HQ Location

Mayor Kills Gun Crew

Wainwright HQ

Finds an Eden -- With Bath, Dining Tables

July 15, 1942

Lieut. Emmett F. Gibson and the men of the old Maywood Tank Company landed in the Philippines on Thanksgiving Day, 1941 and within a few days were plunged into the inferno of war. They were bombed at Fort Stotsenburg, saw the aircraft at Clark Field virtually destroyed, were hurled head-on against Jap shock troops. Henry Deckert, tank gunner, was killed, wiping out a Jap nest. Thousands of Japs dropping on Luzon by parachute were slain by the gallant Filipinos. A Maywood officer, single-handed, stopped a Jap force trying to cross a river.Now go on with the story:

Suicidal Courage of Native Mayor and Troops Told

The Japs were plunging southward along the main railroad and highway which led through Tarlac and San Fernando to Manila.

Our headquarters, which had moved out of Fort Stotsenburg to the field, first to a tiny barrio of Dolores, thence north of Gerone, was moved eastward to Cabanatuan, twenty-five miles southeast of Villasis.

The Maywood tank company was on MacArthur’s right flank, protecting his center, which was bearing the brunt of the Jap drive.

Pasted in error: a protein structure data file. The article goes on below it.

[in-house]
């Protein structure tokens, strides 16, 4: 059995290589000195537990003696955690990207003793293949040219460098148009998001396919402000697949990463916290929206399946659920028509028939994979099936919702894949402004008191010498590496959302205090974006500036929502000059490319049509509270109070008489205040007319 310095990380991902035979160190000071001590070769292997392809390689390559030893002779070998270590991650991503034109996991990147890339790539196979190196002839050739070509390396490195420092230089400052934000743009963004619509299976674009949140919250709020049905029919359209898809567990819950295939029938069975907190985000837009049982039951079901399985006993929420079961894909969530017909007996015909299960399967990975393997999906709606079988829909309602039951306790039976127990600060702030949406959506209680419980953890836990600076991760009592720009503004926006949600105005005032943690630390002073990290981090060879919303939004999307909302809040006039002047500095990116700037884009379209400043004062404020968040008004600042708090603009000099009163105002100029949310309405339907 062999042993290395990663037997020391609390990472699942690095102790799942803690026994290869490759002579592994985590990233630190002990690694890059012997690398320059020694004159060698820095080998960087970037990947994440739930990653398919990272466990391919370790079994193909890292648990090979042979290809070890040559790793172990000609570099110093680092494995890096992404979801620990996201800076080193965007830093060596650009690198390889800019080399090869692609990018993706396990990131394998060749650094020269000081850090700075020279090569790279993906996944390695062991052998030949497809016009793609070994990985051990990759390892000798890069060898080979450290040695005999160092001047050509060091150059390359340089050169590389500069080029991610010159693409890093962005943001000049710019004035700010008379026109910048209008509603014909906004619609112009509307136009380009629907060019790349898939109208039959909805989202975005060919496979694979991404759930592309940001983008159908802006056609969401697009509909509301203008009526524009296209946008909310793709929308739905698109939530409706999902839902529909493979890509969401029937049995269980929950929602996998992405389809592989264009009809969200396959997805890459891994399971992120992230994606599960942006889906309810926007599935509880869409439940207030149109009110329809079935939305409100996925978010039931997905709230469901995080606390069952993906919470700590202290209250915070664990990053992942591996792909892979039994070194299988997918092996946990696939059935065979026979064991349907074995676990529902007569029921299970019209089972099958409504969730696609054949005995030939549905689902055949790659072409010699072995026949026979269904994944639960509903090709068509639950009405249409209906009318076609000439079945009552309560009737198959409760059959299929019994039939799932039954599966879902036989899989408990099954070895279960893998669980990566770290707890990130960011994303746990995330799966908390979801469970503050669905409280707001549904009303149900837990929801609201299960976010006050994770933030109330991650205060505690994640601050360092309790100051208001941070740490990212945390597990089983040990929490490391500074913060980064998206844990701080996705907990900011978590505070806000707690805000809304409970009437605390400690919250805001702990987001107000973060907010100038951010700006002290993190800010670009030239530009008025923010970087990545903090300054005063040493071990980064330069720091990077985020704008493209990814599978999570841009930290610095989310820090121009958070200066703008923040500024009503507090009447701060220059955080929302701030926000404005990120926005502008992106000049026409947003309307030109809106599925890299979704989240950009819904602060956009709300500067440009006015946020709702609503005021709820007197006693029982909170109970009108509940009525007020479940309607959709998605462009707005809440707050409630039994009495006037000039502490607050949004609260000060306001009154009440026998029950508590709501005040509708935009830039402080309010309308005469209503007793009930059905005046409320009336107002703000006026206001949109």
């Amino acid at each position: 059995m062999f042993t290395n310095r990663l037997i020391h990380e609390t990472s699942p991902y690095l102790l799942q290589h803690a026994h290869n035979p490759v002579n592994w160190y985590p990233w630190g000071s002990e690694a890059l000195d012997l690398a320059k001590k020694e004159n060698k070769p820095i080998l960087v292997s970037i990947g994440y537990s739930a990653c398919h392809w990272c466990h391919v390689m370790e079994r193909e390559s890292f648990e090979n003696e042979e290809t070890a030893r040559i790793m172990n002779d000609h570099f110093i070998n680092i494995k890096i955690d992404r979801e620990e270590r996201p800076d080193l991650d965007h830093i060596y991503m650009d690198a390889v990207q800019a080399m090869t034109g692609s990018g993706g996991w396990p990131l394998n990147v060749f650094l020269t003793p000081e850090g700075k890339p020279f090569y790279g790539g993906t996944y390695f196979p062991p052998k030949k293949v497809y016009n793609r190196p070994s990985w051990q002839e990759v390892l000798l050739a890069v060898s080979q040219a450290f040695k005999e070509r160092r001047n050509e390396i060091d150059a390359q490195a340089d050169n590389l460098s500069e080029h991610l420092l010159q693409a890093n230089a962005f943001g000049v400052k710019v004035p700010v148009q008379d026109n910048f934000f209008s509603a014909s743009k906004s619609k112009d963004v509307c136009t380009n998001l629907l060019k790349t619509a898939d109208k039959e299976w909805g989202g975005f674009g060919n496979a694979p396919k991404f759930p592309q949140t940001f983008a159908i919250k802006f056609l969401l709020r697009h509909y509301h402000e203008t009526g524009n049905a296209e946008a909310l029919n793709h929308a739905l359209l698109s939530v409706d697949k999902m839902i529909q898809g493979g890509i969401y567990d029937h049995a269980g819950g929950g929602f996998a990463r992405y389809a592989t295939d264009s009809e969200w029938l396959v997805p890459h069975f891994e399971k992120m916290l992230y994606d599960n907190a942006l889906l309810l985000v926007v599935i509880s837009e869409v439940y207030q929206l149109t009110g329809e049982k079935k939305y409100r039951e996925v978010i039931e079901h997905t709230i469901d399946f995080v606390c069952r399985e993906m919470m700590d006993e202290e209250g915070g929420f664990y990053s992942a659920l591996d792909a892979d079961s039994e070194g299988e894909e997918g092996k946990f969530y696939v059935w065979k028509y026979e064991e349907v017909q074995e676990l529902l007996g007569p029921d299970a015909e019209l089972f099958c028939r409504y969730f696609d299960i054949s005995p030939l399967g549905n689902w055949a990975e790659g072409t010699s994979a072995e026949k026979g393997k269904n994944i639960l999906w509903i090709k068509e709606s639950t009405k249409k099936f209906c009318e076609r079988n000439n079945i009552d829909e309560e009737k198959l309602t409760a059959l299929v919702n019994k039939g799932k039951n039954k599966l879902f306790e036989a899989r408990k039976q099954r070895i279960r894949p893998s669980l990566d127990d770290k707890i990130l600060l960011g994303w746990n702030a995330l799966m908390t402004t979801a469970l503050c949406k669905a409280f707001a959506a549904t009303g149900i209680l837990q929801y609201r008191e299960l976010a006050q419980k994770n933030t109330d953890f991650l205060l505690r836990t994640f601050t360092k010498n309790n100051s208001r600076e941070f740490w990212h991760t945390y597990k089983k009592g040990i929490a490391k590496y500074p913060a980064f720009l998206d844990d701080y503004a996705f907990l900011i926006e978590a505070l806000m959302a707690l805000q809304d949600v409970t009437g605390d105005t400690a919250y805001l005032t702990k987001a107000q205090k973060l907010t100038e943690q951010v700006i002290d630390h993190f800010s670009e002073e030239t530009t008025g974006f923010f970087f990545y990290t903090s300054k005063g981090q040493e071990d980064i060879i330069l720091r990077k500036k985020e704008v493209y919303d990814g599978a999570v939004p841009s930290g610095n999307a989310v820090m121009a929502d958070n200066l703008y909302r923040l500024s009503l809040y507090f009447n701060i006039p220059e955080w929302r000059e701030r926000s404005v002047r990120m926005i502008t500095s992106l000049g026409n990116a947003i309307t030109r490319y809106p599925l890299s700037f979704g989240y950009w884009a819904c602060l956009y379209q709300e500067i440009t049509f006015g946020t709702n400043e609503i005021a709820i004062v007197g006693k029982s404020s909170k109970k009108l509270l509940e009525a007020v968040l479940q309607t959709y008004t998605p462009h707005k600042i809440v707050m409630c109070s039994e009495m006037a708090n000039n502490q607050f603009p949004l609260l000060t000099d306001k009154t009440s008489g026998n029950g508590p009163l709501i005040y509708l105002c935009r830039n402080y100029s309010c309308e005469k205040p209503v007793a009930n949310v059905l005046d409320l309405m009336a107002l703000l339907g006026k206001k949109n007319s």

Supply was a tremendous problem. The front was fluid and it was difficult for food and ammunition supplies to keep pace with the switfly moving tanks. On the 21st, I had met Lieut. Arthur Holland, transportation officer from Forest Park, in charge of three freightcar loads of ammunition destined for tanks and artillery regiments.

Unable to Deliver Ammunition to Front

He wanted to know:
“Where the hell am I going to deliver this? Where’s the front? Where are there trucking facilities from the railheads?”

I couldn’t help him. I had my own problems. Six days later, he was to move back into Bataan with his ammunition, still undelivered and undeliverable, as the action outstripped his transportation.

The natives, too, were having trouble. In advanced areas, we found many unable to harvest their rice and sugar cane — whole villages facing hunger and disease as was laid waste to their crops.

We tried to feed as many as we could, and they, in turn, served as outposts for us. They put out wiry, jungle-wise men who eyes were keen, who could move as silently as a snake through reeds cane-fields, and forest; who hated Japanese with a single-purposed intensity.

We could rest easily with such guards to warn us of the approach of Jap bombers, or of Jap raiding parties which might slip past the fluid fighting lines in the rear areas.

Filipino Mayor Kills Crew of Jap Tank

The Filipinos were universally helpful. In the front lines they fought with suicidal courage, until they were cut to pieces. They suffered terrible casualties because of their disregard for danger. Filipino soldiers would rush ahead of our tanks, to reach the enemy first.

And Filipino civilians were equally courageous. Their daring was epitomized by Mayor Nocomedes Suller of San Manuel, Pangasinan Province, who climber aboard a Jap tank when a patrol reached his city.